News / Africa

UN: Militants Forcing Somali Migration Along With Famine

An internally displaced Somali family stand in the rain outside their makeshift shelter in the south of Mogadishu's Hodan district, August 2, 2011
An internally displaced Somali family stand in the rain outside their makeshift shelter in the south of Mogadishu's Hodan district, August 2, 2011


Mariama Diallo

Drought and famine are forcing tens of thousands of Somalis to abandon their homes and seek assistance in the capital, Mogadishu, or neighboring countries. The U.N. World Food Program and other agencies say, however, the ongoing conflict in Somalia and actions by the militant group al-Shabab also are to blame for the growing migration.

Aid workers at the Hagadera reception center in Kenya say the number of refugees has increased dramatically since June. Alex Sekai is an emergency response officer.

"We used to receive like 300 to 400, but now it's beyond 1,200, 1,300. The number is shooting [up] every day and we are expecting more," he said.

The lack of food and water in many parts of Somalia is certainly the main reason so many Somalis are fleeing their homes. But Vincent Cochetel, the regional director for the United Nations refugee agency, said fighting and oppression also are causing people to head for the camps.

Definition of Famine:

The word famine is a term that is not used lightly by humanitarian organizations. The United Nations describes a crisis as a famine only when the following conditions are met:

  • Malnutrition rates exceed 30 percent
  • More than two people per 10,000 people are dying each day
  • Severe lack of food access for large population

Current Famine:

    Almost half of Somalia's population, 3.7 million people, are affected by the current crisis with malnutrition rates in southern Somalia the highest in the world, surpassing 50 per cent in some areas. The United Nations says it is likely that tens of thousands have already have died, the majority of those being children.

    The drought that has led to the current famine in parts of Somalia has also affected people in Kenya and Ethiopia.

    Previous Famines in the Horn of Africa:

  • Somalia 1991-1992
  • Ethiopia 1984-1985
  • Ethiopia 1974

“When you talk to people in Kenya and Ethiopia, you give them two minutes and ask why they left, they say because of the famine, but you give them 30 minutes, they’ll tell you horror stories about the sort of repression they were confronted with by al-Shabab and other groups,” said Cochetel.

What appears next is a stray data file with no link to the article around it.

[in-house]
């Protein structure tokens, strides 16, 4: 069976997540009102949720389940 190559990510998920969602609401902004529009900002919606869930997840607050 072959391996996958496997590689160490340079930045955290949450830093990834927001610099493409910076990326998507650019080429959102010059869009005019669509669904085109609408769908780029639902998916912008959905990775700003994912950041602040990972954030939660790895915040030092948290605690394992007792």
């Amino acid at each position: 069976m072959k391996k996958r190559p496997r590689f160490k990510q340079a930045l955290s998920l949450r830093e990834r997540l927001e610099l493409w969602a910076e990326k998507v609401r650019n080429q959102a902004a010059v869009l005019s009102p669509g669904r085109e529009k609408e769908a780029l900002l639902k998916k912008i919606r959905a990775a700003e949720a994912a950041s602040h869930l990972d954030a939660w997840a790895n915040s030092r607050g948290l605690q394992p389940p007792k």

He gave a list of testimonies, including this one.

“20 IDP families from Cochin basketball stadium in the Balad region; all the families were evicted from the basketball stadium after they were told to pay the rent by al-Shabab. They couldn’t afford it. They were expelled from that stadium and they decided to move on,” said Cochetel.

Allan Jury is with the World Food Program. He said the situation is worsening and pleads for better access inside the Horn of Africa nation.

“Right now you have humanitarian emergency across all the areas in the South. You have famine declared in two particular areas, but very honestly, the assessment is, unless there is a rapid assistance and opening up of the country, that anytime over the next one to two months, virtually all of southern Somalia would’ve met the criteria for famine,” said Jury.

But he cautioned against blaming a specific organization.

"[You need] creative ways to deal with local authorities and some of those creative capacities for local dialogue is not necessarily well served by naming a lot [of] names and screaming from top of the podium in the press and media. It can be counterproductive," he said.

The international agency Oxfam says the international community is failing to keep pace with a crisis that is spiraling out of control. Semhar Araia is the group's Horn of Africa regional policy advisor.

“It’s a combination of a lot of things. We’ve got poverty, lack of access to food, children who grew up in wars, a country without a functioning government that’s facing a series of problems regionally. And we have an international community that has been trying to deal with Somalia but has not been adequate enough.”  

The United Nations has said 3.7 million Somalis are in need of emergency assistance. It estimates that number of people could rise by 25 percent if urgent action on all fronts is not taken.

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